I am an American, but I am not a Democrat or a Republican. I am a Libertarian, a member of the largest national third party in the US. We are believers in liberty, individual freedom, and limited government. We support marriage equality for same-sex couples, gun rights, and ending the drug wars. We oppose international military and economic intervention and aid. I am a strong supporter of Israel and I am a friend of the IDF. I support Israel with my credit card and my checkbook, through trade, tourism, education, and philanthropy, but I believe the correct amount of U.S. government aid should be zero. I am a Life Member of the Libertarian Party, I serve on the Libertarian National Committee, and I am a candidate for the Libertarian nomination for President of the United States.
By: Marc Allan Feldman
This article first appeared at TimesofIsrael
Liberty is more than just freedom. Liberty = Freedom x Power. You can set an animal free, but an animal will not get liberty. Liberty requires self-determination. An animal cannot make decisions for itself, cannot control its environment, cannot choose its own destiny. You can fall in a deep hole, and nobody can control or oppress you, but you have no liberty unless you can get out of the hole. Freedom can only give you liberty if you already have power. LIbertarians, as a group, already have power. We are mostly white, intelligent, and well-read. We have political organization. We have ballot access. But we don’t have the numbers to win national elections. We have excluded large numbers of the powerless. We want smaller government, without recognizing the millions who are disenfranchised, but depend on government nevertheless. This is an important criticism of Libertarian thought, it sounds like “I am on board, so we can pull up the lifelines now.”
I was a non-voter for a long time. I was born in Washington, DC. I never even registered to vote, because I thought “politician” was just
another word for “liar.” It was in 2009 that I learned about the Libertarian Party, the party of principle. The center of the philosophy was the non-aggression principle or NAP, expressed in the Libertarian pledge:
“I hereby certify that I do not believe in or advocate the initiation
of force as a means of achieving political or social goals.” This is the message of fiscal responsibility, smaller government, lower taxes, and social tolerance, ending the drug wars and military interventions around the world, supporting the second amendment, and assuring marriage equality.
Legalization of marijuana and same-sex marriage have led people to ask if we are experiencing a “Libertarian moment.” But the Libertarian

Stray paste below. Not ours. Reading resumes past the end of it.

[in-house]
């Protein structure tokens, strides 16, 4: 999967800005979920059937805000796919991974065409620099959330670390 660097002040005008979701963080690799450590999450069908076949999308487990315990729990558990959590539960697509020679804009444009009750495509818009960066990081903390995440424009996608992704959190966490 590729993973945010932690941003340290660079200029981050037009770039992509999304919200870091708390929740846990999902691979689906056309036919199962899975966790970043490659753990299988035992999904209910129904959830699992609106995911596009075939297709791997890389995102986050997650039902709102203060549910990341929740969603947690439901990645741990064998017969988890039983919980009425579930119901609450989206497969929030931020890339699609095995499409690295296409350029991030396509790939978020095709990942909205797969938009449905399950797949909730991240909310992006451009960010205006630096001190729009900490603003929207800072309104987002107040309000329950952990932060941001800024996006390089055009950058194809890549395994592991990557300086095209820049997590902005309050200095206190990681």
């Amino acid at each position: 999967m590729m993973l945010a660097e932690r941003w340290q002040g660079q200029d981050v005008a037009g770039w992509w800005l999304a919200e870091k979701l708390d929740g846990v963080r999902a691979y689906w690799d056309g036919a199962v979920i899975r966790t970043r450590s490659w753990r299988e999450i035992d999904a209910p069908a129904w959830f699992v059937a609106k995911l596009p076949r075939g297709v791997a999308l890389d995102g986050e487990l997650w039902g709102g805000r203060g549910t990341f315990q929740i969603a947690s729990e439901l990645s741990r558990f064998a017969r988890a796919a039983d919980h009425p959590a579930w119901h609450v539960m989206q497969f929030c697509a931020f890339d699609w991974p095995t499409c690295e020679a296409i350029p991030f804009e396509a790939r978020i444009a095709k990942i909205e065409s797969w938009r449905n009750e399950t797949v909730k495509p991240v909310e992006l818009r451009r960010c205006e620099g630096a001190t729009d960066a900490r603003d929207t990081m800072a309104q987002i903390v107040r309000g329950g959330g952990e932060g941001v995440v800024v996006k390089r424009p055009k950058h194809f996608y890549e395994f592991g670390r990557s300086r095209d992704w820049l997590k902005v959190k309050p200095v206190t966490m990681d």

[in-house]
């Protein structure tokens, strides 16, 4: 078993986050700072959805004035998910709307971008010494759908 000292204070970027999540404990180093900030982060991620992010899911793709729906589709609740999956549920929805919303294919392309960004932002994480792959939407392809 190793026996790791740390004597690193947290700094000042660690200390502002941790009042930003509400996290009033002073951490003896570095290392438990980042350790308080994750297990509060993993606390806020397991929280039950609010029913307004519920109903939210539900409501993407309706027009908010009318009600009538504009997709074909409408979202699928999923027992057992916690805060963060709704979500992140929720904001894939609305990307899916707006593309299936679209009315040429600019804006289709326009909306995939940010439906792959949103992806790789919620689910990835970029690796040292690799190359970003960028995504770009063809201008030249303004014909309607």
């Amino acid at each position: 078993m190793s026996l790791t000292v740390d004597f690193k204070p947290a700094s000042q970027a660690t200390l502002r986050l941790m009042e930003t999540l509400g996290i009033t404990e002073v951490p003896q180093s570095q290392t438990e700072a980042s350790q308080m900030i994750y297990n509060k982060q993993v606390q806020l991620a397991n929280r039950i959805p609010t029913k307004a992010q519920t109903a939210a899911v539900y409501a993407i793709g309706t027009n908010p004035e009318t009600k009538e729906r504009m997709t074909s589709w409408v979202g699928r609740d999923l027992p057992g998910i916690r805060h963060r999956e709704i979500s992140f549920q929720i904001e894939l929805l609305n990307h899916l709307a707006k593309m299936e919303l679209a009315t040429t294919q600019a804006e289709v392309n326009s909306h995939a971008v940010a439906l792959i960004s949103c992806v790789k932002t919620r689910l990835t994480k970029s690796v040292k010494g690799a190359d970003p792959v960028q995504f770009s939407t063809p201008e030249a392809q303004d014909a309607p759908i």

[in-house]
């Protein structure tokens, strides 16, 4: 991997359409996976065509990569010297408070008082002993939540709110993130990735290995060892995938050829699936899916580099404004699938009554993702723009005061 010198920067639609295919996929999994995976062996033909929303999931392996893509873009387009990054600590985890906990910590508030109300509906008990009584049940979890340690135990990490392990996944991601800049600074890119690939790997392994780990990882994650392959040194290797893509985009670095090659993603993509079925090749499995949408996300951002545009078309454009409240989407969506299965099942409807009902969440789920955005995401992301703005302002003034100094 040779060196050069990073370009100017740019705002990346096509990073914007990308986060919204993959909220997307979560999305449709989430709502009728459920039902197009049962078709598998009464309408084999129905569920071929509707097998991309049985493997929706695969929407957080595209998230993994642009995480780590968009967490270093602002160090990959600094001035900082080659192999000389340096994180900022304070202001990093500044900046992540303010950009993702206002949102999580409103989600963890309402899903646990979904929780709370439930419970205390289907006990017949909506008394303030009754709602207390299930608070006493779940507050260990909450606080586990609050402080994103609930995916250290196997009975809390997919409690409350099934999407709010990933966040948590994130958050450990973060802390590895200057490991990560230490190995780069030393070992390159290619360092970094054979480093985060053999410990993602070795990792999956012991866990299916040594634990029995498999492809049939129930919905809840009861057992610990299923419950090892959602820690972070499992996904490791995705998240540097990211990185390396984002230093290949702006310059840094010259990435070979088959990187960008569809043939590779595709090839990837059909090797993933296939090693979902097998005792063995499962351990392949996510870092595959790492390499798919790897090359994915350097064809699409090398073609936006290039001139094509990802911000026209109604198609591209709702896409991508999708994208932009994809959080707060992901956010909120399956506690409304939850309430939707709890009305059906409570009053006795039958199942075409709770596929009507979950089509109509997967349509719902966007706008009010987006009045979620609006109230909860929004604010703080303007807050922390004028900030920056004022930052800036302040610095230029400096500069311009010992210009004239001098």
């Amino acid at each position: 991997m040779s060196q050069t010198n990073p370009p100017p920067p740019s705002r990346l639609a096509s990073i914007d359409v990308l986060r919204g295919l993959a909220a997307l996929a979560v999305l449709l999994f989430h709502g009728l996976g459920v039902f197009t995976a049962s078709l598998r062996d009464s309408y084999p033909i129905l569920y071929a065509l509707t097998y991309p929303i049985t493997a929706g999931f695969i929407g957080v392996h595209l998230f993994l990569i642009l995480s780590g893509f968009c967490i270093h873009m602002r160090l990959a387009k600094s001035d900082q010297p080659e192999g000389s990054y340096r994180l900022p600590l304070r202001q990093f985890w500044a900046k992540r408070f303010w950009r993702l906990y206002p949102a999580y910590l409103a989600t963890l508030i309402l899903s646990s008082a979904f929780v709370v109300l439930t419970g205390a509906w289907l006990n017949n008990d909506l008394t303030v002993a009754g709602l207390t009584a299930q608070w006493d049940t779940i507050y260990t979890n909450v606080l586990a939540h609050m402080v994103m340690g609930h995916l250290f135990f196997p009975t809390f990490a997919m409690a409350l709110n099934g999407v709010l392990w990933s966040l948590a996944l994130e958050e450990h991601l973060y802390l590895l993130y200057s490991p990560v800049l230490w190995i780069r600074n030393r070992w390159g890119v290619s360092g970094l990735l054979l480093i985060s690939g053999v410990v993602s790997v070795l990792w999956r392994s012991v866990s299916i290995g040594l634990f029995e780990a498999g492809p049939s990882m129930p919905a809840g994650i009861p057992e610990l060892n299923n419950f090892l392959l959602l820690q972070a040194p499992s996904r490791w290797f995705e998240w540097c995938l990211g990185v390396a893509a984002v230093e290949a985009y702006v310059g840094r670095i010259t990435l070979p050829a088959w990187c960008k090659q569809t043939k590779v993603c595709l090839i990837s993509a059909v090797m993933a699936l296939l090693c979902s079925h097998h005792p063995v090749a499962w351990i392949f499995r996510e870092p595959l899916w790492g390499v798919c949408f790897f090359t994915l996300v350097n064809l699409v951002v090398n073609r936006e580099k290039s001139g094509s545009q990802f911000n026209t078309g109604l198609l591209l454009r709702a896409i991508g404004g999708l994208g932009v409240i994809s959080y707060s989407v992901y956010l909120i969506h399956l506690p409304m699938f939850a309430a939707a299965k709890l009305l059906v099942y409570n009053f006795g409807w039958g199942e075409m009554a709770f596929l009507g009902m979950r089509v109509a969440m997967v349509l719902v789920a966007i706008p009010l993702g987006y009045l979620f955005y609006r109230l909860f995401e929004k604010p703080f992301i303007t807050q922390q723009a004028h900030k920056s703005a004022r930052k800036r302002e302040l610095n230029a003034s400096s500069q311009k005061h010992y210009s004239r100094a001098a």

Party remains very small, and Rand Paul, the most libertarian-ish of
the Republicans, has gone from being “the most interesting politician
in America” to nearly an afterthought. I found it strange to go to Libertarian meetings and see a group nearly completely composed of idealistic white men. Why would a movement of freedom be composed ofone of the least oppressed groups? This has always been a puzzle to me. I may have found an important clue.
At the February 2015 Oscars Patricia Arquette appealed for gender and pay equity in her acceptance speech for Best Supporting Actress:
“To every woman who gave birth, to every taxpayer and citizen of this
nation, we have fought for everybody else’s equal rights,” she said.
“It’s our time to have wage equality once and for all, and equal
rights for women in the United States of America.”
“To every woman who gave birth” This excludes transgendered women, lesbian couples who have adopted, and women who by choice, or not by choice, have not given birth. “To every taxpayer and citizen of this nation” excludes people who do not make enough income to pay income tax and residents who are not yet citizens. “We have fought for everybody else’s rights” sounds like it is time to focus on taxpaying citizen biological mothers. This tent is getting increasingly small. It is an ideology of exclusion.
The ideology of too many in the Libertarian Party, has become a narrow white Libertarianism that does not recognize the equally important but different experience of the black struggle, the Latino struggle, the struggle for the majority of poor, who are not only oppressed, but devalued, disenfranchised, and discriminated against.
The Libertarian Party must embrace, not only gay rights, but also
women’s liberation, black civil rights, the Hispanic fight for quality
education, and the struggle for representative government for the 99%
of Americans, as Lincoln said, so “government of the people, by the
people, for the people, shall not perish from the earth.” This will
not happen by giving more power to government or giving more power to corporations that control our government. Laws do not empower the
individual. Laws take power away from individuals and give it to
government to enforce those laws. It must be through effective
private, voluntary, action of empowered individuals.
We must remain dedicated to the ethical principle of non-aggression.
At the same time we need a new political principle, a pro-empowerment principle. “Act to maximize the power of all individuals, (white, black, Latino, LGBTQ, Christian, Jew, Muslim, atheist, etc.) to make decisions to control themselves, their property, and their
environment, as long as they are not infringing on the rights of
others.” We cannot remain simply the party of Gays, Guns, and Ganja.
We must also become the party of women’s liberation, Hispanic
education, religious rights and civil rights, and #BlackLivesMatter.
Call me an intersectional Libertarian populist, or just call me a New
This article first appeared at TimesofIsrael